If you are a first-time home buyer....

Top Ten Mistakes that First Time Homebuyers Make

Your Buyer's Agent can help you avoid some of these mistakes. Ask questions, tell him or her what you want and what you have been pre-qualified for. Ask him or her to show you all homes you think you might like. And if your banker or other professional is not providing you with the financial information you need, ask your agent to give you names of others.

1. Timing Problems.

Not planning the move to coincide with the end of their lease can create family budget problems if you must still pay for your apartment after you have purchased your home. Check with your landlord about an early release clause from your lease if you are considering buying a home.

2. Looking at Homes You Can't Afford.

Get pre-qualified with a lender first and then stick within your budget. The amount for which you qualify is what your real estate agent uses as a guide to select homes for you to view. Also, if you begin viewing houses that are more expensive than you can afford, you may be disappointed in the homes that are in your price range.

3. Buying the Wrong-Sized Home.

Take time to plan how long you anticipate living in the property and try to envision what lifestyle changes could happen during that time.

4. Buying in a Neighborhood You Know Nothing About.

Do your homework. Find out about the schools, shopping, parks, or other amenities. Think about whether this neighborhood will make you as happy as the house does.

5. Operating on a First-House-Is-Best Theory.

Look at different types of homes in your price range--new homes, older homes, etc. Becoming familiar with the spectrum of what is available will help you become more objective about your home purchase, especially if you are coming from a renting situation.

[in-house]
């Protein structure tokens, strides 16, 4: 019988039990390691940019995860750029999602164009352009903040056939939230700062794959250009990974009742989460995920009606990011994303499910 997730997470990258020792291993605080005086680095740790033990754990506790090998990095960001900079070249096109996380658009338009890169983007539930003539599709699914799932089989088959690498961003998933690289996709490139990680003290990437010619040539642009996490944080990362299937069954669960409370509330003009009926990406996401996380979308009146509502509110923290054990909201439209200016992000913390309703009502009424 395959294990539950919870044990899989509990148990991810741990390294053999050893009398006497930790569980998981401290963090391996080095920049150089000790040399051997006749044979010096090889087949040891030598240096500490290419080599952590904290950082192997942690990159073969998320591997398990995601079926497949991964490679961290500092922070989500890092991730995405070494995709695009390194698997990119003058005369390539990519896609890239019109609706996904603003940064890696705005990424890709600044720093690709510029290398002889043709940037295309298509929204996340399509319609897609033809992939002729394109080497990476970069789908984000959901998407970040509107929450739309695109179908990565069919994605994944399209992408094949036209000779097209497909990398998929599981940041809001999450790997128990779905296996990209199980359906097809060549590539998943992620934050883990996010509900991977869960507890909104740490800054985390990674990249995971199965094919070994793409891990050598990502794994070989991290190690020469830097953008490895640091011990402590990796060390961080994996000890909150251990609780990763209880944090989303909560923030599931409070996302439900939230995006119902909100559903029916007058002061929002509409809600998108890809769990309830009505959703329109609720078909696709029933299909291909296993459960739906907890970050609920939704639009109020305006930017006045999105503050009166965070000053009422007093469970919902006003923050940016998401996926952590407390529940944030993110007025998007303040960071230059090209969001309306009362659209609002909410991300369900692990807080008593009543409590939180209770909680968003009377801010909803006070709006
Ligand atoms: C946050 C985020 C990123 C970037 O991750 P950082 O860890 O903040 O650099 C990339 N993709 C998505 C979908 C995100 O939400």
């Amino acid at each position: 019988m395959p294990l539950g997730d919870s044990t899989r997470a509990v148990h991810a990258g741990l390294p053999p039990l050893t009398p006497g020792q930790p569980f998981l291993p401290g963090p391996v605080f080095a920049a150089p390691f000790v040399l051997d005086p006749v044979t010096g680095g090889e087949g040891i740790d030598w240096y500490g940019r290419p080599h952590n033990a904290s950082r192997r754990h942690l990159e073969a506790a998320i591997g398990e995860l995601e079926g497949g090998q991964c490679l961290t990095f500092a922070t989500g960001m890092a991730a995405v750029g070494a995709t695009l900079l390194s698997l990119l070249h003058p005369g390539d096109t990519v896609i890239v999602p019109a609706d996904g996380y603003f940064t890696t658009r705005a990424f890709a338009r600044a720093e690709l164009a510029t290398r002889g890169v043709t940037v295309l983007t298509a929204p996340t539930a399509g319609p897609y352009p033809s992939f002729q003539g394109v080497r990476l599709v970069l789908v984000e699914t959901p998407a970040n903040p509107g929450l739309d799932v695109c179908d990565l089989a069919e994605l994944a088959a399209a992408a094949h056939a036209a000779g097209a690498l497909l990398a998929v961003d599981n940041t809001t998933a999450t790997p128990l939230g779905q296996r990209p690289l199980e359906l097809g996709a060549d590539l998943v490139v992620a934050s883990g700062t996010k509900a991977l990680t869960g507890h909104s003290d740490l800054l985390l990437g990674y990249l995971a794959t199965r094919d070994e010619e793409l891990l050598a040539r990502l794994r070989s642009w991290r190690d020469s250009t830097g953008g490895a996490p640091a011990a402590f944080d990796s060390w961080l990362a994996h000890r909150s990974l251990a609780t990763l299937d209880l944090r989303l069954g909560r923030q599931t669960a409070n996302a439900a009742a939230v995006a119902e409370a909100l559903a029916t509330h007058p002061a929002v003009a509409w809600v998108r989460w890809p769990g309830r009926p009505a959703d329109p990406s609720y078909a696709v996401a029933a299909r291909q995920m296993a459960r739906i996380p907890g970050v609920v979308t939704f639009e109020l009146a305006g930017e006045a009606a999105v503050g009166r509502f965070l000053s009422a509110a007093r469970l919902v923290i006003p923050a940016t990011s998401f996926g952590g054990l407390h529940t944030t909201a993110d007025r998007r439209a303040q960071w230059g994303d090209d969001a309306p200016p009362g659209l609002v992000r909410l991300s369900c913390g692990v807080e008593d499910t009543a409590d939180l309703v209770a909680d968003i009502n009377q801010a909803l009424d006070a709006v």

6. Buying a Property That Is Difficult to Re-sell.

Most first-time home buyers sell within five to seven years. Consider the negatives to the property you are considering buying. Think ahead to how you would sell your home before you buy it.

7. Overextending Your Budget.

Just because you a pre-qualified for a certain amount doesn't mean that you need to spend that much on a home. Avoid feeling pinched. Analyze your comfort zone for payments. If you don't know what that is, write down everything that you spend for two months in order to give yourself a real picture of what you spend. Then plan for emergencies, vacations, savings, and upkeep of your new home. You'll have a much better idea of what kind of payments you can really afford.

8. Being Indecisive.

Take the time you need, but don't be afraid to make a commitment if you've found your dream home. Everyone gets cold feet at some time during the process, but don't miss out on that "good deal" because someone else bought the house while you were still thinking about it.

9. Choosing the Wrong Mortgage.

A thirty-year fixed rate is not the only or necessarily the best answer. Have your lender show you on paper how much each program will cost you and how they compare with one another. Request a "Good Faith Estimate" for each type of loan so you can compare upfront and monthly costs.

10. Under-Insuring the Property.

Forgetting to increase insurance coverage as the home appreciates in value or neglecting to properly insure the replacement value of the contents.
(Adapted from "100 Questions Every First Time Home Buyer Should Ask," by Ilyce R. Glink)